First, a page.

Boeing’s Starliner crew capsule launched successfully, but a mishap prevented it from docking with the ISS. The ship is undamaged and will return and land at its designated location, according to officials. This could delay the planned crewed flight of the Starliner next summer.
Starliner launched successfully on Friday morning on an Atlas V rocket. But once it detached from the launch vehicle, something went wrong.
The capsule was supposed to maneuver itself into a trajectory towards the ISS, and to dock on Saturday. Early reviews from both NASA and Boeing—Starliner’s builder—indicated that a clock malfunction prevented the engines from firing at the correct time. Once they fired, they burned more fuel than anticipated, putting a rendezvous with the ISS out of reach.
Ground controllers couldn’t initiate the burn because at the time it was needed the spacecraft was briefly in between two other satellites, and couldn’t receive signals from the ground.
NASA says that had there been crew on board, they would have been unharmed and returned to Earth safely. But as of now, NASA Administrator Jim Bridenstine isn’t sure if this setback means there’ll be another un-crewed test flight before the eventual crewed flight.
“I’m not ruling it out,” Bridenstine said on whether the next Starliner might carry crew. Had astronauts been on board, they may have been able to take over, correct the problem and get the capsule to the space station, he said. Currently, Starliner is in a stable orbit, and will return to White Sands on Sunday.
Though Starliner didn’t make it to the ISS, NASA says that today’s launch and test flight was still a success.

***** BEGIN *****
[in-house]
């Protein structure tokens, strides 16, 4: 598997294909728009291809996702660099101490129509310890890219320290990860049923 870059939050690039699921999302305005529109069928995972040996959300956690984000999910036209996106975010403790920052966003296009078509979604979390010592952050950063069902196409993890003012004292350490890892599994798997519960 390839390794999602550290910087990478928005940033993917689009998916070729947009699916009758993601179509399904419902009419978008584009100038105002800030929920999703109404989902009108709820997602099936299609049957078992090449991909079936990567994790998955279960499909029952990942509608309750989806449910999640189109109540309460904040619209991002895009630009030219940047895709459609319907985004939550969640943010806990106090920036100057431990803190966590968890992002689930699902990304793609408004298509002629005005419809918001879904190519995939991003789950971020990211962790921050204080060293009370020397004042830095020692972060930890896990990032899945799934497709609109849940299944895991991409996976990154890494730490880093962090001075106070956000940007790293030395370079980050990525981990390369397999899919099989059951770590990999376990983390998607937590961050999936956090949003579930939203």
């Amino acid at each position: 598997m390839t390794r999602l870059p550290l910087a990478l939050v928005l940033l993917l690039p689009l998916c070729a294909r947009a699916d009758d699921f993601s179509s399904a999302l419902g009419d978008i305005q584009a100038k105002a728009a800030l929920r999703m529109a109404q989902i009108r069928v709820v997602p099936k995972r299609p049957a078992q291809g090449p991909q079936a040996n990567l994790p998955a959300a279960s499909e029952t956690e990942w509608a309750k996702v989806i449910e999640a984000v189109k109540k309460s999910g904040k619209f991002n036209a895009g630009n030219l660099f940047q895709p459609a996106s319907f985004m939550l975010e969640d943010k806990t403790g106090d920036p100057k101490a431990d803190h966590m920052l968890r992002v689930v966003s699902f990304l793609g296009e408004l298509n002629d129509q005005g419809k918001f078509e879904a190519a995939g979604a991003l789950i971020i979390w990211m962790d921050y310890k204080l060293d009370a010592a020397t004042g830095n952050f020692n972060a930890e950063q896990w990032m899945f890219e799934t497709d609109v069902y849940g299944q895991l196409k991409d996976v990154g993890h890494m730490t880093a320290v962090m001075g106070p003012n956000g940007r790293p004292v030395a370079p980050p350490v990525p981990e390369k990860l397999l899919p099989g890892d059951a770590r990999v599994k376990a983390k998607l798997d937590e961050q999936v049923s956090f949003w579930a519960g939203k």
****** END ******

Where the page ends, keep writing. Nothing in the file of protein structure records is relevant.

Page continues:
“A lot of things went right today,” Bridenstine told reporters. “And this is, in fact, why we test.”
Boeing is competing with SpaceX to be the first to fly American personnel to the ISS since the Space Shuttle fleet was retired. Since July 2011, American astronauts have been travelling to the ISS on Russian Soyuz spacecraft. Those flights to the ISS are costing NASA up to $86 million US each.
It’s not clear how much of a setback this is for Boeing. SpaceX may well end up being the first American spacecraft to transport to the ISS since the shuttle fleet retired. In any case, SpaceX has had their own setbacks. One of their craft exploded last April during a test firing. But the Crew Dragon capsule has already completed one test flight to the ISS.
History is full of test flights that go wrong, and mostly we don’t remember them. Test flights are part of the business, and the fact that some tests find flaws means they’re working as intended.
“This is why we flight test, right? We’re trying to get all of the bugs removed out of the system,” said NASA’s Mike Fincke, one of the astronauts assigned to Starliner, at the briefing. “There’s always something.”